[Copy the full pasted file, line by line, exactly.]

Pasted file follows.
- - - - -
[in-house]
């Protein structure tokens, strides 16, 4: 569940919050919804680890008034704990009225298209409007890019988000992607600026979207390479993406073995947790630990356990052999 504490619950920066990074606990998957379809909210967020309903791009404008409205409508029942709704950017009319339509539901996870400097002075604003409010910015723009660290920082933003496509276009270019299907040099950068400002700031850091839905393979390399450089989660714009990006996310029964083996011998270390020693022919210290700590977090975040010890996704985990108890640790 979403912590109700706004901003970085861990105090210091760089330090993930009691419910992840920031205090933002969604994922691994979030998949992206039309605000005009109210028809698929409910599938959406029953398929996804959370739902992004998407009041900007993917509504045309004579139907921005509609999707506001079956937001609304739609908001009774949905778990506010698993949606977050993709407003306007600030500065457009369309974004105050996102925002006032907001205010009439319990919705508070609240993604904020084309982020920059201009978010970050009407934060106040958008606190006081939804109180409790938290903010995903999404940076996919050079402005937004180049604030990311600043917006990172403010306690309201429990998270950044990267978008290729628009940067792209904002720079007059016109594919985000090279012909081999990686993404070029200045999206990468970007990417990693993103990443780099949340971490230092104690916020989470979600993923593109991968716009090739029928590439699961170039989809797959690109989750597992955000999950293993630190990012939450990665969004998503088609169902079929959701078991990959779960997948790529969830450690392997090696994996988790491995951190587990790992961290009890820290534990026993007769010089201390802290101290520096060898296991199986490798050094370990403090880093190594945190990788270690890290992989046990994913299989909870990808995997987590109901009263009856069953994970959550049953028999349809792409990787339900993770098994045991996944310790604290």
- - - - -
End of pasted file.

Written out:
[in-house]
């Protein structure tokens, strides 16, 4: 569940919050919804680890008034704990009225298209409007890019988000992607600026979207390479993406073995947790630990356990052999 504490619950920066990074606990998957379809909210967020309903791009404008409205409508029942709704950017009319339509539901996870400097002075604003409010910015723009660290920082933003496509276009270019299907040099950068400002700031850091839905393979390399450089989660714009990006996310029964083996011998270390020693022919210290700590977090975040010890996704985990108890640790 979403912590109700706004901003970085861990105090210091760089330090993930009691419910992840920031205090933002969604994922691994979030998949992206039309605000005009109210028809698929409910599938959406029953398929996804959370739902992004998407009041900007993917509504045309004579139907921005509609999707506001079956937001609304739609908001009774949905778990506010698993949606977050993709407003306007600030500065457009369309974004105050996102925002006032907001205010009439319990919705508070609240993604904020084309982020920059201009978010970050009407934060106040958008606190006081939804109180409790938290903010995903999404940076996919050079402005937004180049604030990311600043917006990172403010306690309201429990998270950044990267978008290729628009940067792209904002720079007059016109594919985000090279012909081999990686993404070029200045999206990468970007990417990693993103990443780099949340971490230092104690916020989470979600993923593109991968716009090739029928590439699961170039989809797959690109989750597992955000999950293993630190990012939450990665969004998503088609169902079929959701078991990959779960997948790529969830450690392997090696994996988790491995951190587990790992961290009890820290534990026993007769010089201390802290101290520096060898296991199986490798050094370990403090880093190594945190990788270690890290992989046990994913299989909870990808995997987590109901009263009856069953994970959550049953028999349809792409990787339900993770098994045991996944310790604290």